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Understanding Your Energy Bill

In these money and eco aware times it is becoming increasingly important to save both money and energy in a variety of aspects of your life. Your home, and in turn your energy bills are a great place to cut some of the cost and also the size of your carbon footprint.

Unfortunately, whilst these bills contain an absolute wealth of information about not only your usage but also your energy rates they are not always the easiest to understand.

Of course, not all electricity bills will look exactly the same and you may have to know where your energy provider of choice places each section however ultimately just by understanding the basics of each section you will be on your way to being able to interpret the information that you are sent.

Billing Period
Here you will find what dates your utility company has taken readings on your meter. You will find that that these dates will around the same time each month, although at times there may be some slight variations.

Amount owed
This is probably the first thing you are likely to look at when you receive your bill. After all it shows exactly what you need to pay. This charge is calculated using the two dates that you will find detailed in your billing period. The difference between these two amounts is multiplied by your energy rate and this creates your charge.

Average Usage
This section is probably one of the most useful when it comes to understanding your energy usage at home. They may be presented to you in a daily average or perhaps a monthly average but both will show your peak points. Of course during winter months energy usage is often higher than during the summer but you might also find out other factors that attribute to the amount of energy that you use.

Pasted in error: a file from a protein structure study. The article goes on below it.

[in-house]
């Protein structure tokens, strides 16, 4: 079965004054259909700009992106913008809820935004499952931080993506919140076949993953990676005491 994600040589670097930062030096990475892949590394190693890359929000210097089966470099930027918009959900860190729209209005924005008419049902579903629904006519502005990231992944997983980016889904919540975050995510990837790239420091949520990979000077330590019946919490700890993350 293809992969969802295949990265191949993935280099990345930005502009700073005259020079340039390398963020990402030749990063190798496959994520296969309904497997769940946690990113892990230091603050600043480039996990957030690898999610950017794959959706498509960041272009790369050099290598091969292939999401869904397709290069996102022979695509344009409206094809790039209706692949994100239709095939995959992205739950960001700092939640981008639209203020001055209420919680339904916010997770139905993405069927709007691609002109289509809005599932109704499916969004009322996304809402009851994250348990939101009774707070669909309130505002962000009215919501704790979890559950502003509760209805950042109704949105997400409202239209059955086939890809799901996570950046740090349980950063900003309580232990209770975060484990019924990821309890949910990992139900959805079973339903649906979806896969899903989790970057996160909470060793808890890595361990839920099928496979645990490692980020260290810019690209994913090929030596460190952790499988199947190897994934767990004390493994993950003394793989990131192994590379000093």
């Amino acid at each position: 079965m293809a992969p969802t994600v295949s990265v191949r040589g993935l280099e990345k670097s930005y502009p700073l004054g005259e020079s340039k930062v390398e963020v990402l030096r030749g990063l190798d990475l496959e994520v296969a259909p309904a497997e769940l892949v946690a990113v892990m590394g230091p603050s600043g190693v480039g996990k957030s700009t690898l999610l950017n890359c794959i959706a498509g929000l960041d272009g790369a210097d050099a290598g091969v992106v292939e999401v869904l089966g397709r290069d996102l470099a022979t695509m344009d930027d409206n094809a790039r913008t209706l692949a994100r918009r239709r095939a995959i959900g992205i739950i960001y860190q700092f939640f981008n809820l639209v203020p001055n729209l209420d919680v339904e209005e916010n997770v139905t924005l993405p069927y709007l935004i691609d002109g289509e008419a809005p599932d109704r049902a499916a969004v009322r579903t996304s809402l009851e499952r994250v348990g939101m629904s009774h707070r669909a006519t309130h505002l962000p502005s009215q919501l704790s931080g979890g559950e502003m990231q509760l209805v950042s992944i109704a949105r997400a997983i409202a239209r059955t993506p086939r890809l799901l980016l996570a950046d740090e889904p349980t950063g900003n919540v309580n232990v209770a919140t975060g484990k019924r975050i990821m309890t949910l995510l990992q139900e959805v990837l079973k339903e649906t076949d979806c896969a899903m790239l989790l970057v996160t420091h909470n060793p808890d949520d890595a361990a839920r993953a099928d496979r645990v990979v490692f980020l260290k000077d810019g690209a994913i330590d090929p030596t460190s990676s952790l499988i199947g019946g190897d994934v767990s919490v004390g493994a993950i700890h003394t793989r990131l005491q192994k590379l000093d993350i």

Energy Rates
Here you will see your current applied energy rates. This may be split into peak and non-peak hours with the non-peak hours generally being cheaper than the peak hours. The reason behind this is because the grid that provides the energy is not used as much during the non-peak hours meaning that a lesser rate can be charged (encouraging people to use more energy at these times).

Knowing whether or not you are being charged dependant on the time you use the energy can lead you to making some cuts and saving money. Examples of this can be to only use tumble dryers during the night rather than when you get home.

So there you have it, a brief, yet informative guide to understanding your energy bill. Why not take some time to see what you can understand from your next one. You might be surprised by the money that you can save.

Of course, making changes to your energy use can come from a variety of different directions. One great way is with window films, just like the ones that you can get from www.arcwindowfilms.co.uk.

So make sure that you take the time to look into the different ways that you can make a difference to your energy bill and save yourself some money!

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